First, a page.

Solar panels and batteries are vital to support your household electricity. They help to extend your panels’ performance and boost your long-term savings potential. The right solar panels will generate more energy than you need daily. A high-quality storage system can save that excess energy for later use. 

Solar Panels

Solar panels offer varying power outputs, life spans, and efficiency ratings. Efficiency measures how well solar panels convert sunlight into usable energy. The higher the rating, the better the energy conversion. For example, solar panels with a 20% efficiency rate convert 20% of absorbed sunlight. High-efficiency solar panels have rates of 21% or more.

There are three solar panel types: monocrystalline, polycrystalline, and thin-film. Here’s an overview of each type.

  • Monocrystalline (mono) panels: These panels offer the best efficiency and generate more power than other types. Because of their high performance, you’ll need fewer panels to power your home. Monocrystalline panels are more expensive but last 25 years or longer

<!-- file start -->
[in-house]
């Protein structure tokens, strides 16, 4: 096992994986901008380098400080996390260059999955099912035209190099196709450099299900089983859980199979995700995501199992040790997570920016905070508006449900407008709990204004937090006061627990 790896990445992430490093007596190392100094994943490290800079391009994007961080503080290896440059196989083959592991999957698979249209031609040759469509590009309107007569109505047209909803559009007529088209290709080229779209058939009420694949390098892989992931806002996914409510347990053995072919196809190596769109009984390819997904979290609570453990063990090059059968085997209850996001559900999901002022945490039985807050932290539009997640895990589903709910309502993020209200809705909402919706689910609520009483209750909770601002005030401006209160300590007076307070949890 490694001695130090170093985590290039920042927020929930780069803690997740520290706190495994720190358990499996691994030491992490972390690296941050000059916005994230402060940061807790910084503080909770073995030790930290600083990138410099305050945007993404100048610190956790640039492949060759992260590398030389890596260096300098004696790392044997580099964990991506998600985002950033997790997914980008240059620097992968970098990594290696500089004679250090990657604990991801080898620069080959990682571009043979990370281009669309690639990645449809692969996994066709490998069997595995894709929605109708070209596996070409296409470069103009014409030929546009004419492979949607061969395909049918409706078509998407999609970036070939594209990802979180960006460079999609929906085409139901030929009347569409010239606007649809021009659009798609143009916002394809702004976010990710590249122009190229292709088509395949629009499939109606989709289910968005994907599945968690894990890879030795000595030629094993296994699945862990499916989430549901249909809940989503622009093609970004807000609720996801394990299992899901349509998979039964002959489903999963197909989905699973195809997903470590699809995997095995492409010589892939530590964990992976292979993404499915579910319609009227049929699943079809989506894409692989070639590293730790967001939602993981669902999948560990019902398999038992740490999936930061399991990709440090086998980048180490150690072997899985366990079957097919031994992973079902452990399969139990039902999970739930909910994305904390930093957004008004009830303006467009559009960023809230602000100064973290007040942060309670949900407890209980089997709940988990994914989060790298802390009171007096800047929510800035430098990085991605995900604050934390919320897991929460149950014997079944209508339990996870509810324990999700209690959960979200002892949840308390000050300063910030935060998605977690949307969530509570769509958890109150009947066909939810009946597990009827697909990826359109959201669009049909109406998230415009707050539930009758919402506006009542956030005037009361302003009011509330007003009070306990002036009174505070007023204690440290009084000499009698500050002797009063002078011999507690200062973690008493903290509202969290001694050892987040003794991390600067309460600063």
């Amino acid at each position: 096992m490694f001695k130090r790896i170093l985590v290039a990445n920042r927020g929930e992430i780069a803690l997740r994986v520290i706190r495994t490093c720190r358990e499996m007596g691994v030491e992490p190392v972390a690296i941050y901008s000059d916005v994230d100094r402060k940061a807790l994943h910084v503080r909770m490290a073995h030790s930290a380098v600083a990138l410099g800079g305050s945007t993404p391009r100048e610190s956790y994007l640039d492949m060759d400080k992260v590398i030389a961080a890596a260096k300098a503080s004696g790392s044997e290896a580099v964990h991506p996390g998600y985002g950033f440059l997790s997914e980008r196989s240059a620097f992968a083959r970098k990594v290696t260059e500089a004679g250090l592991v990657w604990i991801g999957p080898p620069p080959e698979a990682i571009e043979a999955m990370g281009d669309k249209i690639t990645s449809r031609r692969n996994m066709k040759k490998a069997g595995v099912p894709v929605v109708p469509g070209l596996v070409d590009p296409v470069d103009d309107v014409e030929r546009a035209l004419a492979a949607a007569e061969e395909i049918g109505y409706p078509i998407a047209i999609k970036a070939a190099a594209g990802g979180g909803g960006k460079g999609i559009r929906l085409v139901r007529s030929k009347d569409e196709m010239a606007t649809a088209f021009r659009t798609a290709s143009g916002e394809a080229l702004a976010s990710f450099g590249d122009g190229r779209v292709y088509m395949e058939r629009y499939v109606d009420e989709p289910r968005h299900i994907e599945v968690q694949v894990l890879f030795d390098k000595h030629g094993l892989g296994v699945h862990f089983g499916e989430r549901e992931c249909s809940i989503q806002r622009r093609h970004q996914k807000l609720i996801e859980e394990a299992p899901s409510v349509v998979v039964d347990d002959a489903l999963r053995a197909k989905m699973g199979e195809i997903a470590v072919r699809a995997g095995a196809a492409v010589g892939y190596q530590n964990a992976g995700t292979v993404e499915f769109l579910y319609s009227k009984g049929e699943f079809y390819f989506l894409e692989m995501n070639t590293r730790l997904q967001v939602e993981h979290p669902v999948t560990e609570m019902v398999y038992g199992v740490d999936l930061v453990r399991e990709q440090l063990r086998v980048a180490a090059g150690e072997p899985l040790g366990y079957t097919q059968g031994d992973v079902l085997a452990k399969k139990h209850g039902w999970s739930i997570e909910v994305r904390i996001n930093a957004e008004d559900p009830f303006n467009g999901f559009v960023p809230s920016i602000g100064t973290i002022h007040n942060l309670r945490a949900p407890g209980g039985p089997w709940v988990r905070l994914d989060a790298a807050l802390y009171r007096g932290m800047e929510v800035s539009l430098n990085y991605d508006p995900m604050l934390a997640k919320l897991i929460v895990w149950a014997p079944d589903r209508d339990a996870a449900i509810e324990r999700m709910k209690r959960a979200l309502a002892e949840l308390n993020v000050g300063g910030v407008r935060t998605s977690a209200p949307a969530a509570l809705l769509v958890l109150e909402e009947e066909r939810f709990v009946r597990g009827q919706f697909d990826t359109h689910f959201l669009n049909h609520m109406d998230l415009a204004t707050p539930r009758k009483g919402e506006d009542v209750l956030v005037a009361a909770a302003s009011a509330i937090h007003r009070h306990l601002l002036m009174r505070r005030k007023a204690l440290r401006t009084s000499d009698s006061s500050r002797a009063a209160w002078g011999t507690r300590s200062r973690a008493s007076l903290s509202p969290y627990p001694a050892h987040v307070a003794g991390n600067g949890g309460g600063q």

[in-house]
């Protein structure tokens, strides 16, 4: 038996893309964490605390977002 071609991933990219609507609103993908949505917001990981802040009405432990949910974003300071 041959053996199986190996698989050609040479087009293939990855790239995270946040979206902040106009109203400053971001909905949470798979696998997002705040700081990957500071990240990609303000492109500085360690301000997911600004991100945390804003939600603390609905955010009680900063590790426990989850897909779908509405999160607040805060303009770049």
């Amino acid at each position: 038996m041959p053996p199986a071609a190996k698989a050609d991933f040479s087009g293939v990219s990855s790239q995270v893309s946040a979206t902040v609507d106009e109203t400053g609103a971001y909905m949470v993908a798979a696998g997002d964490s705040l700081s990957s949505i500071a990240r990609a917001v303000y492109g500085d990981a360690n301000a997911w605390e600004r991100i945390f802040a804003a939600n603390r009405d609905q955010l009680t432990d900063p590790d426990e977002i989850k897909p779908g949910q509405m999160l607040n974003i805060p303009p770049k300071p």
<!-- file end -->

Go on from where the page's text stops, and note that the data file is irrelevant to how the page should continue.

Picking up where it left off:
• Polycrystalline (poly) panels: These panels are less expensive than mono options but offer less power and efficiency. They last up to 20 years with regular maintenance. Because of their lower performance, you’ll need more panels to meet your energy needs. Consider your available roof space, power needs, and budget when comparing mono to poly panels
  • Thin-film panels: Thin-film panels are the least expensive option. However, they offer the lowest efficiency, power output, and life span. These panels work best for smaller projects with low-power needs, such as an RV, small shed, or garage. 

Solar Batteries

Different types of solar batteries provide different benefits and applications. We’ll cover the main options for off-grid systems.

  • Lead-acid batteries: These batteries have a long-standing history in the solar industry. Known as deep-cycle batteries, they can handle constant charging and discharging. One variation, flooded lead-acid batteries (FLA), works best in off-grid installations. These batteries can store large amounts of energy, are inexpensive, and are widely available. However, FLA batteries are water-based and require regular maintenance to ensure proper performance. In addition, they can only discharge about 50% of their capacity without damaging their life span or performance. FLA batteries last five to seven years on average.